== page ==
In certain embodiments, API gravity of the crude product produced from contact of the hydrocarbon feed with catalyst, at the contacting conditions, is increased by at least 2, at least 3, at least 5, or at least 10 relative to the API gravity of the hydrocarbon feed. In certain embodiments, API gravity of the crude product ranges from 7 to 40, 10 to 30, or 12 to 25.

In certain embodiments, the crude product has a viscosity of at most 90%, at most 80%, at most 50%, or at most 10% of the viscosity of the hydrocarbon feed. In some embodiments, the viscosity of the crude product is at most 1000, at most 500, or at most 100 cSt.

In some embodiments, the sulfur content of the crude product is at most 90%, at most 80% or at most 70% of the sulfur content of the hydrocarbon feed. In some embodiments the sulfur content of the crude product is at least 0.02 grams per gram of crude product. The sulfur content of the crude product may range from 0.001 grams to 0.1 grams, from 0.005 to 0.08 grams or from 0.01 to 0.06 grams per gram of crude product.

In some embodiments, the nitrogen content of the crude product is 70% to 130%, 80% to 120%, or 90% to 110% of the nitrogen content of the hydrocarbon feed. In some embodiments the nitrogen content of the crude product is at least 0.02 grams per gram of crude product. The nitrogen content of the crude product may range from 0.001 grams to 0.1 grams, from 0.005 to 0.08 grams or from 0.01 to 0.05 grams per gram of crude product.

In some embodiments, the crude product includes, in its molecular structures, from 0.05 grams to 0.15 grams or from 0.09 grams to 0.13 grams of hydrogen per gram of crude product. The crude product may include, in its molecular structure, from 0.8 grams to 0.9 grams or from 0.82 grams to 0.88 grams of carbon per gram of crude product. A ratio of atomic hydrogen to atomic carbon (H/C) of the crude product may be within 70% to 130%, 80% to 120%, or 90% to 110% of the atomic H/C ratio of the hydrocarbon feed. A crude product atomic H/C ratio within 10% to 30% of the hydrocarbon feed atomic H/C ratio indicates that uptake and/or consumption of hydrogen in the process is relatively small, and/or that hydrogen is produced in situ.

The crude product includes components with a range of boiling points.

In some embodiments, the crude product has a distillate content of at least 110%, at least 120%, or at least 130% of the distillate content of the hydrocarbon feed. The distillate content of the crude product may be, per gram of crude product, in a range from 0.00001 grams to 0.6 grams (0.001-60 wt %), 0.001 grams to 0.5 grams (0.1-50 wt %), or 0.01 grams to 0.4 grams (1-40 wt %).

In certain embodiments, the crude product has a VGO content, boiling between 343° C. to 538° C. at 0.101 MPa, of 70% to 130%, 80% to 120%, or 90% to 110% of the VGO content of the hydrocarbon feed. In some embodiments, the crude product has, per gram of crude product, a VGO content in a range from 0.00001 grams to 0.8 grams, 0.001 grams to 0.7 grams, 0.01 grams to 0.6 grams, or 0.1 grams to 0.5 grams.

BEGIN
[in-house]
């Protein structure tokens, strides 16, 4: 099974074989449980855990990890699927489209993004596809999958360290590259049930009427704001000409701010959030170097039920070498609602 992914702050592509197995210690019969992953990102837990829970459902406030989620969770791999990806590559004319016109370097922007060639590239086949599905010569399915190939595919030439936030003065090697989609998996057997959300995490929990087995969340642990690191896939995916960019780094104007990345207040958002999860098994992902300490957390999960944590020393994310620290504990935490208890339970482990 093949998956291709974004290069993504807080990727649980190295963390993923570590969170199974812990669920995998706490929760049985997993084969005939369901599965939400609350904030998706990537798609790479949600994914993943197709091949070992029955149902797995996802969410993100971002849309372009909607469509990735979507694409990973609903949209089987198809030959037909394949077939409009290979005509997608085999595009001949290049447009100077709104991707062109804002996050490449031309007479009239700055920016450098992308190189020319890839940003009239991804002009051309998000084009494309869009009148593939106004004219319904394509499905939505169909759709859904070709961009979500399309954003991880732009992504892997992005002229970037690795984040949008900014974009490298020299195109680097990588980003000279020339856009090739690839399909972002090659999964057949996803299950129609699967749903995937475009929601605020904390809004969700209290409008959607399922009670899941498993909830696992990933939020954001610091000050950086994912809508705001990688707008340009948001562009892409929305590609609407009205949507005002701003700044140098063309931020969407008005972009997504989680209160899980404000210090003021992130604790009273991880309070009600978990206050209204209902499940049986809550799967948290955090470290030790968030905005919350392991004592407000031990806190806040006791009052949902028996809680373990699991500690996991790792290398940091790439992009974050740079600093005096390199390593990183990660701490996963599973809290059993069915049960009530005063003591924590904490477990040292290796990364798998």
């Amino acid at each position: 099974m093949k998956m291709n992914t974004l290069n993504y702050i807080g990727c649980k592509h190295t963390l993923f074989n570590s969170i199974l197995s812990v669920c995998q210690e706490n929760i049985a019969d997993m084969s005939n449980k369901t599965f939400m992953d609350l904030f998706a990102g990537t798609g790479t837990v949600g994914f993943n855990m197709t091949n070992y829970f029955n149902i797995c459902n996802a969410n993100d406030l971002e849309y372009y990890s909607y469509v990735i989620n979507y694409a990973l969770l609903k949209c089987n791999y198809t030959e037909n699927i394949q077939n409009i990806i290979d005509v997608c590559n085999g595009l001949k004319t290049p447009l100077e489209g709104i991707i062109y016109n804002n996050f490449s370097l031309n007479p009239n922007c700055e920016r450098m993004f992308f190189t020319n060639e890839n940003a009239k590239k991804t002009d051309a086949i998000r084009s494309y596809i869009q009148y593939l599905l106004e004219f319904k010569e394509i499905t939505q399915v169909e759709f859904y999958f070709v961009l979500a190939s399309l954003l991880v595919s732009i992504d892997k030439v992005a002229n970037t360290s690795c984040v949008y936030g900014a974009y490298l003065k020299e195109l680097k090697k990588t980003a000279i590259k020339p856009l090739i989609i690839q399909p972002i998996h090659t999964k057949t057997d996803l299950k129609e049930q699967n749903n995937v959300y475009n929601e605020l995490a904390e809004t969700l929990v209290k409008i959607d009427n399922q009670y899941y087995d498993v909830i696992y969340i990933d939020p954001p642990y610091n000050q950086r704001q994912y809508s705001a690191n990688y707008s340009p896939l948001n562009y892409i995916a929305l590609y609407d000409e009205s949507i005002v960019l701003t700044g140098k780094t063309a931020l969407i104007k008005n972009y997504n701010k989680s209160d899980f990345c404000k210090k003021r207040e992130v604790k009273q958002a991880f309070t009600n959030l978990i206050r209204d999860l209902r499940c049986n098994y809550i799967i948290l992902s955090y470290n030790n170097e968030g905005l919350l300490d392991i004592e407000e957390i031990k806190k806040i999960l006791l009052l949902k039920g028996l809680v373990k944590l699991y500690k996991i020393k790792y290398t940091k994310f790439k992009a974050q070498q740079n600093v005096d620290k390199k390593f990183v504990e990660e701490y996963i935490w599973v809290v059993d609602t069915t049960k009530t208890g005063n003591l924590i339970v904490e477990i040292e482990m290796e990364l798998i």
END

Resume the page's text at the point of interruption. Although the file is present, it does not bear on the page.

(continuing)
In some embodiments, the crude product has a residue content of at most 90%, at most 80%, or at most 50% of the residue content of the hydrocarbon feed. The crude product may have, per gram of crude product, a residue content in a range from in a range from 0.00001 grams to 0.8 grams, 0.001 grams to 0.7 grams, 0.01 grams to 0.6 grams, 0.05 grams to 0.5 grams, or 0.1 to 0.3 grams.

In some embodiments, the crude product has a total C5 and C7 asphaltenes content of at most 90%, at most 80%, at most 75%, or at most 50% of the total C5 and C7 asphaltenes content of the hydrocarbon feed. In other embodiments, the C5 asphaltenes content of the hydrocarbon feed is at least 10%, at least 30%, or at least 40% of the C5 asphaltenes content of the hydrocarbon feed. In certain embodiments, the crude product has, per gram of hydrocarbon feed, a total C5 and C7 asphaltenes content ranging from 0.001 grams to 0.2 grams, 0.01 to 0.15 grams, or 0.05 grams to 0.15 grams.

In certain embodiments, the crude product has a MCR content of at most 95%, at most 90%, or at most 80% of the MCR content of the hydrocarbon feed. In some embodiments, decreasing the C5 asphaltenes content of the hydrocarbon feed while maintaining a relatively stable MCR content may increase the stability of the hydrocarbon feed/total product mixture. The crude product has, in some embodiments, from 0.0001 grams to 0.20 grams, 0.005 grams to 0.15 grams, or 0.01 grams to 0.010 grams of MCR per gram of crude product.

In certain embodiments, the crude product is a hydrocarbon composition that has a total Ni/Fe/V content of at least 200 wtppm; a residue content of at least 0.2 grams per gram of hydrocarbon composition; a distillate content of at least 0.2 grams per gram of hydrocarbon composition; a sulfur content of at least 0.04 grams per gram of hydrocarbon composition; and a micro-carbon residue content of at least 0.06 grams per gram of hydrocarbon composition; and a viscosity of at most 100 cSt at 37.8° C.